Saturday, June 11, 2011

Review: Pompeii: City On Fire


When I was offered the review opportunity for Pompeii what intrigued me the most was the beautiful cover and the thought of a female gladiator.Ill admit once I started reading I was a little skeptical. A female in the arena? Ariella however is very convincing.Ariella is a young Jew in Jerusalem, AD 70. She and her family are starving and scared. When Romans come and attack the city Ariella is captured and sold as a slave. Nine years later she finds an opportunity to escape. She changes places with a young slave boy and joins a group of slaves bound for the gladiator games in the city of Pompeii.

Next we are introduced to Cato and his family in Pompeii. Cato has left a difficult political situation in Rome and decides to try his hands at wine making and the quiet life. That is not to be. corrupt politician Maius has a stronghold on the city and is threatened by Cato's presence.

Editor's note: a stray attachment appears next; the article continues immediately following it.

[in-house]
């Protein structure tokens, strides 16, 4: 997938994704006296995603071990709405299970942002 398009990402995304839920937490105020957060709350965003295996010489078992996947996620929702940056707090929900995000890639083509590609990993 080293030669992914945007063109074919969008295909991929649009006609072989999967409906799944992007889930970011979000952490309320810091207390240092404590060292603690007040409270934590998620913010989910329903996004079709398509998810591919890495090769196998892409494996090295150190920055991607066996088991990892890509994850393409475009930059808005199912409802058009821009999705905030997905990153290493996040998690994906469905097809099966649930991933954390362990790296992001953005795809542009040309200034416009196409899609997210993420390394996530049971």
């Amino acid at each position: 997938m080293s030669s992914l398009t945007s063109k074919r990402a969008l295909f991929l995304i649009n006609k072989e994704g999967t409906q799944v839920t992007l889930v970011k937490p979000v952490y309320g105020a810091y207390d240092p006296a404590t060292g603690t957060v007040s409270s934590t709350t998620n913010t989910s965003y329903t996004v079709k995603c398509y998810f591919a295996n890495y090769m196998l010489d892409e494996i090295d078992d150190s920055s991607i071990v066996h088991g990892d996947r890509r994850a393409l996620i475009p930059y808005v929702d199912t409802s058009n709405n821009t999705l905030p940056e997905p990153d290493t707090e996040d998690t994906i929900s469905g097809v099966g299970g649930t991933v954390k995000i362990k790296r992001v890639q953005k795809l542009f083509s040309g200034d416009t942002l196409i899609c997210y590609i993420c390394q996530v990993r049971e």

The bulk of the novel revolves around these political wheeling's and dealings and Cato and Ariella's meeting. Cato is immediately protective of her and when he discovers she is a female he fights to free her.

There are a few scenes in the 'Voice" of the volcano but the focus is on interpersonal relationships of the people of Pompeii. There is also an exploration of Christianity that becomes prominent leading up to the ending.

I would have liked a few more scenes about the volcanic eruption and its side affects but I think the authors focus was on the characters. It is obvious that extensive research was done but after a lot of set up I felt the ending was a little abrupt. Still a very strong female lead in a historical fiction book is always enjoyable for me.

Thanks to PURE ENJOYMENT for the opportunity to review this book. I was not compensated in any other way for my review.



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